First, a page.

How Does the Pass Save Money?
The America the Beautiful pass can save you a lot of money on entrance fees and day use fees.
Let’s take a look at Utah for example. Utah has 13 National Park sites that include the Mighty 5 of Zion, Bryce, Canyonlands, Capitol Reef and Arches. Most people planning a park trip try to see at least those five, if not more, park units. So if you visited just the Mighty 5 and didn’t have the pass, it would cost $125 to enter those parks. But It you purchased the America the Beautiful pass, you would only be out the $80 you spent on the pass.
This fall, I visited 19 national parks sites and all I paid was the $80 for my America the Beautiful pass. It’s the best $80 you will ever spend.
Additionally the pass can save money at some state parks, BLM managed sites and on parking fees, just to mention a few of the other ways to save.
Other America the Beautiful Passes
There are also free or discounted passes available for those that qualify, Here’s a list and how to obtain those passes.
Military- For current members of the military and their dependents, the America the Beautiful pass is available for free. This includes members of the National Guard and Reserve. Passes can be obtained in person at a site that issues passes by showing a Common Access Card (CAC) or Military ID (Form 1173)
Annual 4th Grade Pass- In an effort to get kids more involved in the parks, the NPS created this pass for 4th graders. The pass is free and is good for the entire 4th grade school year including the following summer. Home schooled and free schooled children are also eligible. You can get your paper pass at the Every Kid Outdoors website. It can then be exchanged for a hard copy at the sites that issue passes.
Access Pass- There is a free access pass available for U.S. citizens or permanent residents with permanent disabilities. Applicants are required to provide documentation of permanent disability and residency or citizenship. The Pass can be obtained in person at sites that issue passes or by mail using this form. There is a $10 fee for applications processed through the mail. The Access Pass also entitles the user to discounts on some amenities such as camping, swimming, boat launch and interpretive services that might other wise have a fee.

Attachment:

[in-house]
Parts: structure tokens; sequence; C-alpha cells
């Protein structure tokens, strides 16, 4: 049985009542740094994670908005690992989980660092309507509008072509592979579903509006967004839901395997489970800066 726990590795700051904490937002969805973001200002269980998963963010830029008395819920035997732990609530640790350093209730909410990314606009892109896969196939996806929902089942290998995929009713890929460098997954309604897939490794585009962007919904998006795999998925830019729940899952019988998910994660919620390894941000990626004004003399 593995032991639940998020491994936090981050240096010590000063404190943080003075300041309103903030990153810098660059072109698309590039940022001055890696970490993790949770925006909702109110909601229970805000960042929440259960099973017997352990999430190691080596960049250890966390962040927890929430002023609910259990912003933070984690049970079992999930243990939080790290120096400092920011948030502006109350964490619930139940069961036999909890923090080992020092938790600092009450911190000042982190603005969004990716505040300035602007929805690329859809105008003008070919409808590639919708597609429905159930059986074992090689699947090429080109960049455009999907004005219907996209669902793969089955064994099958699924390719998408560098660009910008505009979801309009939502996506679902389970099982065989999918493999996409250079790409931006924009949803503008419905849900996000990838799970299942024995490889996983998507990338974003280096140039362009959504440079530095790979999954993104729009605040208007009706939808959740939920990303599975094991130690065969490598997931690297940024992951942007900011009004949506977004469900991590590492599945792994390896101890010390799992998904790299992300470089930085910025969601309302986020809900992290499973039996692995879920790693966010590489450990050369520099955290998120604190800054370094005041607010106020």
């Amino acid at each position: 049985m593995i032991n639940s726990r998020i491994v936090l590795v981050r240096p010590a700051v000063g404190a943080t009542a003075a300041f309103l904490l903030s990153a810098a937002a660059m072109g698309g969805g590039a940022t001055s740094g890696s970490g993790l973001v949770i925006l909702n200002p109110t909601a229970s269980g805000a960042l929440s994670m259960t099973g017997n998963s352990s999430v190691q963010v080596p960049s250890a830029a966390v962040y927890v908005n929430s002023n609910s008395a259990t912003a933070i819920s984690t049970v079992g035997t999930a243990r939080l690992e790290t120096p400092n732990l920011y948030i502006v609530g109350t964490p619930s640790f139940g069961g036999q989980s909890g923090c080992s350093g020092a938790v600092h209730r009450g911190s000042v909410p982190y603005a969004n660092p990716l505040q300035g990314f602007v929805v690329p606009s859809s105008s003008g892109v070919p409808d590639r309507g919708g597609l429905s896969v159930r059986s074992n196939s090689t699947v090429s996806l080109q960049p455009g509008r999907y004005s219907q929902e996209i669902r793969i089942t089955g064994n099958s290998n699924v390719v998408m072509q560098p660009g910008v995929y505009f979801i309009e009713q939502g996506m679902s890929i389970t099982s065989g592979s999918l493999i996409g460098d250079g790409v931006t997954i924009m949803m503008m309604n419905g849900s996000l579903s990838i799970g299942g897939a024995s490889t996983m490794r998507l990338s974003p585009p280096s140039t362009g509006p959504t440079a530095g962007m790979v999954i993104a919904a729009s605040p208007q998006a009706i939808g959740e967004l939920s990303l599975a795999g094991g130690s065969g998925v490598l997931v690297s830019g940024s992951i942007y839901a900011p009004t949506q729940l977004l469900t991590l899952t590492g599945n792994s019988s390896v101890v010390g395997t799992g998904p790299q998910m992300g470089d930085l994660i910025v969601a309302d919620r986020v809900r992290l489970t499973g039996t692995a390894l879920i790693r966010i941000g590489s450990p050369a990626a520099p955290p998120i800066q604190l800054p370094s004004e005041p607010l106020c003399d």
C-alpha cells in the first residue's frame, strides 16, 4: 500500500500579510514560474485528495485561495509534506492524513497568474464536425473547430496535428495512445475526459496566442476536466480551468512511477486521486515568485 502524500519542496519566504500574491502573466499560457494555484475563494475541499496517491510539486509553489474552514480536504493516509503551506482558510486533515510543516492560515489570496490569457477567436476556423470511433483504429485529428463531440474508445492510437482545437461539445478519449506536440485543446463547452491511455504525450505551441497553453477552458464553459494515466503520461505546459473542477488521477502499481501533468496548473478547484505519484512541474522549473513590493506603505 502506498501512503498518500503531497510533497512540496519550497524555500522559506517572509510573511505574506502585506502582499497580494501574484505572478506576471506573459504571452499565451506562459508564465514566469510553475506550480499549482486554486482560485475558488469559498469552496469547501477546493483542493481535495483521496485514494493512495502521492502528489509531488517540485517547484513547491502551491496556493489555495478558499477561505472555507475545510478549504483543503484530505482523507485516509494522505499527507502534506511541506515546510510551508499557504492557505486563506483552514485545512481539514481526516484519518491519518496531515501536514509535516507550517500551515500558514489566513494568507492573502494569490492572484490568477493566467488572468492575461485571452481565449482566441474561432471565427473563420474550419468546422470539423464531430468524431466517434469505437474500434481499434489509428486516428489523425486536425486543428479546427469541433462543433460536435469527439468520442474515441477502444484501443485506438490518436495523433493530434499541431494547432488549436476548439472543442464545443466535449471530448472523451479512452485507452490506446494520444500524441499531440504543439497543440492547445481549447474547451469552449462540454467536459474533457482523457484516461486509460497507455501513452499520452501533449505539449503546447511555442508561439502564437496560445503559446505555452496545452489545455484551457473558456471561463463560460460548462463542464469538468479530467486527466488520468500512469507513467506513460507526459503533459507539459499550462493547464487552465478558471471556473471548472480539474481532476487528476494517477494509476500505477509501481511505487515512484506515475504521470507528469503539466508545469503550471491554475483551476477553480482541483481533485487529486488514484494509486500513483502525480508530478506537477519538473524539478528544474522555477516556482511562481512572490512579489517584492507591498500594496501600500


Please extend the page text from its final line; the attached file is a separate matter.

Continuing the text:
Senior Pass- This pass is available for U.S. citizens or permanent residents age 62 or over. Applicants must provide documentation of age and residency or citizenship. There are two types of this pass.
- Lifetime Senior Pass $80
- Annual Senior Pass $20
Yes that’s a lifetime pass for seniors and it follows the same rule as the basic pass. Time to road trip with the grandparents! Also with the Senior Pass, you are are eligible for discounts on camping, guided tours, transportation, concessionaires, and special use permit fees. For more info see this website.
Volunteer Pass- This pass is available for volunteers that have 250 service hours with federal agencies that participate in the Interagency Pass Program. Obtain your pass where you volunteer or through your Volunteer Coordinator.
Find Your Park
Throughout the year, the National Park Service also offers free admission days. The days for 2020 are:
- January 20: Birthday of Martin Luther King, Jr.
- April 18: First day of National Park Week
- August 25: National Park Service Birthday
- September 26: National Public Lands Day
- November 11: Veterans Day
For more info or questions about the America the Beautiful passes, check out the National Park Service’s official website or the online USGS store where you can purchase some of the passes. Remember to always use Leave No Trace philosophy when visiting a park or recreation area and don’t feed or pet any wildlife. With the useful passes and free days, there’s no reason to not get out there and find your park.